WASHINGTON – The ultimate goal of seven men training to join a terrorist jihad (search) in Kashmir was to aid Al Qaeda (search) and the Taliban (search) by battling U.S. troops in Afghanistan, according to a federal indictment returned Thursday.
The 32-count superseding indictment by a grand jury in Alexandria, Va., "reveals the true and underlying purpose of the conspiracy, and demonstrates our continuing commitment and resolve to bring all of the conspirators to justice," said U.S. Attorney Paul McNulty.
The seven men, along with four others, had originally faced numerous charges stemming from an alleged plot to join Laskar-e-Tayyaba, an Islamic extremist group seeking to drive India out of Kashmir. Four of the defendants have already pleaded guilty to weapons and other charges.
The new indictment contends that the men planned to train with Laskar-e-Tayyaba and then join Al Qaeda and Taliban fighters against American troops in the Afghanistan war.
The new charges include conspiracy to levy war against the United States, to provide material support to Al Qaeda and to contribute services to the former Taliban-run government in Afghanistan.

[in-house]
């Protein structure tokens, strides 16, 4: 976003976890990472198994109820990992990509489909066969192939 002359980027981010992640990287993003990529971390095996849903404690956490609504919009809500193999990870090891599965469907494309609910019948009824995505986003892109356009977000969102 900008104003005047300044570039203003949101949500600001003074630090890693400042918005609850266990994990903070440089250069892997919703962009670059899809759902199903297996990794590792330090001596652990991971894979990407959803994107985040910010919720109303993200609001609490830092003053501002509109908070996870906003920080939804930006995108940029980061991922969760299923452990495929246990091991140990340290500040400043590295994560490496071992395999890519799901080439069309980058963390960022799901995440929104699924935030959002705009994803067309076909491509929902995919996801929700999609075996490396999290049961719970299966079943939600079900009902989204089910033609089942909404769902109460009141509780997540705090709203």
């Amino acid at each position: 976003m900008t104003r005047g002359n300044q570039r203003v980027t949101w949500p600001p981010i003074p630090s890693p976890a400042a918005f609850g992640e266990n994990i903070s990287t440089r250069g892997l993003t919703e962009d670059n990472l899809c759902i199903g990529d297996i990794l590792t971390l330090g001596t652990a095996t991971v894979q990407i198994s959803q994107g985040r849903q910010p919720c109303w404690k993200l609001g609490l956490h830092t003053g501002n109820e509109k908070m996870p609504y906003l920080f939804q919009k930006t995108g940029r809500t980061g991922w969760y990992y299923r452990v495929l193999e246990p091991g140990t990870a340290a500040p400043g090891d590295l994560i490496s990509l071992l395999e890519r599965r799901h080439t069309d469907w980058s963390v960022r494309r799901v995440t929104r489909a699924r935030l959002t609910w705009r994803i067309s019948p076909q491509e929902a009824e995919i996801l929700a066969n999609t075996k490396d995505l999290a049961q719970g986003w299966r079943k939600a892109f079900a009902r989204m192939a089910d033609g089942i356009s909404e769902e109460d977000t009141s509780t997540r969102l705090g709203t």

"Today's new charges demonstrate that we will pursue cases until all the facts are uncovered," said Christopher Wray, chief of the Justice Department's criminal division.
The indictment alleges that the defendants met in northern Virginia shortly after the attacks of Sept. 11, 2001, to discuss how to obtain training from Laskar-e-Tayyaba so they could fight American troops in Afghanistan.
At the meeting, an unidentified co-conspirator officials say was the group's spiritual leader is quoted as saying that U.S. military forces expected to converge on Afghanistan "would be legitimate targets of violent jihad" and that the men had a religious duty to fight them.
The spiritual leader said that Laskar-e-Tayyaba "was on the correct path" and that one defendant, Randall Todd Royer, could help all the men join the terrorist group in Pakistan.
The men trained with AK-47 (search) weapons in Virginia, Pennsylvania and elsewhere and also practiced military tactics by playing paintball games. Three of the men actually received training and fired weapons at a Laskar-e-Tayyaba camp in Pakistan, according to the indictment.
The men's families and lawyers have portrayed them as peaceful and said they are innocent of terrorism charges. All lived in the suburbs around Washington.
Besides Royer, those charged Thursday are: Masoud Ahmad Khan, a U.S. citizen; Ibrahim Ahmed al-Hamdi, a Yemeni national; Seifullah Chapman, a U.S. citizen; Hammad Abdur-Raheem, a U.S. citizen; Caliph Basha Ibn Abdur-Raheem, a U.S. citizen; and Sabri Benkhala, a U.S. citizen.
Already entering guilty pleas were U.S. citizens Donald Thomas Surratt, Yong Ki Kwon and Khwaja Mahmood Hasan and a Pakistani national, Mohammed Aatique. They are to be sentenced later this year.
An arraignment for the seven men on these new charges was set for Monday in federal court in Alexandria.